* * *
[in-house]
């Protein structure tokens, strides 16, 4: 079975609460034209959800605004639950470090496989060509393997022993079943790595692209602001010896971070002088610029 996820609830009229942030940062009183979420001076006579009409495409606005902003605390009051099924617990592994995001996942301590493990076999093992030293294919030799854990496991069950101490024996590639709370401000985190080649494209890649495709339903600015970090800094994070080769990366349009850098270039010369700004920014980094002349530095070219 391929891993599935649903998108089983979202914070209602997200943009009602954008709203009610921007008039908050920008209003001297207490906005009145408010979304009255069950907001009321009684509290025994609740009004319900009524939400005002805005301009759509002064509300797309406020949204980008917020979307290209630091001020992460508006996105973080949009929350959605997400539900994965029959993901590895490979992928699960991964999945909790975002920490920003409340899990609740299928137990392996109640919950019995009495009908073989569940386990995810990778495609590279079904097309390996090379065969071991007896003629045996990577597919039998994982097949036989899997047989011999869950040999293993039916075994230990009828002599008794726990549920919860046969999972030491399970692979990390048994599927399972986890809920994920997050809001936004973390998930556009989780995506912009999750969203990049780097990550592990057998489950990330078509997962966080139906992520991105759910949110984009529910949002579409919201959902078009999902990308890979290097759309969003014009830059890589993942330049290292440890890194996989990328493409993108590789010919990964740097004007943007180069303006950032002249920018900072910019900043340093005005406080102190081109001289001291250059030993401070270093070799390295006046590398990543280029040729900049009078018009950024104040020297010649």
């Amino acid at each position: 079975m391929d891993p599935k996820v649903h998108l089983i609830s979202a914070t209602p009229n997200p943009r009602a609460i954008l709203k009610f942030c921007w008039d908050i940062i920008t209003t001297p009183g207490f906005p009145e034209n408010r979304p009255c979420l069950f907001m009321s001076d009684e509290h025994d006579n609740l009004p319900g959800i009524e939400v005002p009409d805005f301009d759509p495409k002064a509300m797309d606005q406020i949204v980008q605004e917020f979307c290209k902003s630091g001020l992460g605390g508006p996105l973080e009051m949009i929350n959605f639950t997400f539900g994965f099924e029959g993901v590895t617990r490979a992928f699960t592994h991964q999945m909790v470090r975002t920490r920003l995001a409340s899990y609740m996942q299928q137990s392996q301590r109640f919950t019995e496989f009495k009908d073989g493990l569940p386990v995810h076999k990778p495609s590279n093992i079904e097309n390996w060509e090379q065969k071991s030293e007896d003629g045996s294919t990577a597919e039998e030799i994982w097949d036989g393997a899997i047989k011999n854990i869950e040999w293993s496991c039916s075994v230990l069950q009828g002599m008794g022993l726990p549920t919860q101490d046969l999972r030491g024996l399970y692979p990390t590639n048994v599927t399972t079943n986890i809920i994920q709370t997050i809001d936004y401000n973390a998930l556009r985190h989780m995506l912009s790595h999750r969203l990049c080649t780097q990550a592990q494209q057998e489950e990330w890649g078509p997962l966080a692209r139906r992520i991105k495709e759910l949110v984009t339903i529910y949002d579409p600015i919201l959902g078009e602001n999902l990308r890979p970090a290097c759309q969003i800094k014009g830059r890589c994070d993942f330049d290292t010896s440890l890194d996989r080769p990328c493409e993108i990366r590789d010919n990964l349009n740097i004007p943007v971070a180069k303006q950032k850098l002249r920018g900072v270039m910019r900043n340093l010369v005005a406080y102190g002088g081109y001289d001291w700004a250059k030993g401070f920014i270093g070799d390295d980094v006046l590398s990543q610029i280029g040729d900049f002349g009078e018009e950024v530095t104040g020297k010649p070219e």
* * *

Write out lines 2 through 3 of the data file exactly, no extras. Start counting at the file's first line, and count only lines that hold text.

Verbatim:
């Protein structure tokens, strides 16, 4: 079975609460034209959800605004639950470090496989060509393997022993079943790595692209602001010896971070002088610029 996820609830009229942030940062009183979420001076006579009409495409606005902003605390009051099924617990592994995001996942301590493990076999093992030293294919030799854990496991069950101490024996590639709370401000985190080649494209890649495709339903600015970090800094994070080769990366349009850098270039010369700004920014980094002349530095070219 391929891993599935649903998108089983979202914070209602997200943009009602954008709203009610921007008039908050920008209003001297207490906005009145408010979304009255069950907001009321009684509290025994609740009004319900009524939400005002805005301009759509002064509300797309406020949204980008917020979307290209630091001020992460508006996105973080949009929350959605997400539900994965029959993901590895490979992928699960991964999945909790975002920490920003409340899990609740299928137990392996109640919950019995009495009908073989569940386990995810990778495609590279079904097309390996090379065969071991007896003629045996990577597919039998994982097949036989899997047989011999869950040999293993039916075994230990009828002599008794726990549920919860046969999972030491399970692979990390048994599927399972986890809920994920997050809001936004973390998930556009989780995506912009999750969203990049780097990550592990057998489950990330078509997962966080139906992520991105759910949110984009529910949002579409919201959902078009999902990308890979290097759309969003014009830059890589993942330049290292440890890194996989990328493409993108590789010919990964740097004007943007180069303006950032002249920018900072910019900043340093005005406080102190081109001289001291250059030993401070270093070799390295006046590398990543280029040729900049009078018009950024104040020297010649």
């Amino acid at each position: 079975m391929d891993p599935k996820v649903h998108l089983i609830s979202a914070t209602p009229n997200p943009r009602a609460i954008l709203k009610f942030c921007w008039d908050i940062i920008t209003t001297p009183g207490f906005p009145e034209n408010r979304p009255c979420l069950f907001m009321s001076d009684e509290h025994d006579n609740l009004p319900g959800i009524e939400v005002p009409d805005f301009d759509p495409k002064a509300m797309d606005q406020i949204v980008q605004e917020f979307c290209k902003s630091g001020l992460g605390g508006p996105l973080e009051m949009i929350n959605f639950t997400f539900g994965f099924e029959g993901v590895t617990r490979a992928f699960t592994h991964q999945m909790v470090r975002t920490r920003l995001a409340s899990y609740m996942q299928q137990s392996q301590r109640f919950t019995e496989f009495k009908d073989g493990l569940p386990v995810h076999k990778p495609s590279n093992i079904e097309n390996w060509e090379q065969k071991s030293e007896d003629g045996s294919t990577a597919e039998e030799i994982w097949d036989g393997a899997i047989k011999n854990i869950e040999w293993s496991c039916s075994v230990l069950q009828g002599m008794g022993l726990p549920t919860q101490d046969l999972r030491g024996l399970y692979p990390t590639n048994v599927t399972t079943n986890i809920i994920q709370t997050i809001d936004y401000n973390a998930l556009r985190h989780m995506l912009s790595h999750r969203l990049c080649t780097q990550a592990q494209q057998e489950e990330w890649g078509p997962l966080a692209r139906r992520i991105k495709e759910l949110v984009t339903i529910y949002d579409p600015i919201l959902g078009e602001n999902l990308r890979p970090a290097c759309q969003i800094k014009g830059r890589c994070d993942f330049d290292t010896s440890l890194d996989r080769p990328c493409e993108i990366r590789d010919n990964l349009n740097i004007p943007v971070a180069k303006q950032k850098l002249r920018g900072v270039m910019r900043n340093l010369v005005a406080y102190g002088g081109y001289d001291w700004a250059k030993g401070f920014i270093g070799d390295d980094v006046l590398s990543q610029i280029g040729d900049f002349g009078e018009e950024v530095t104040g020297k010649p070219e």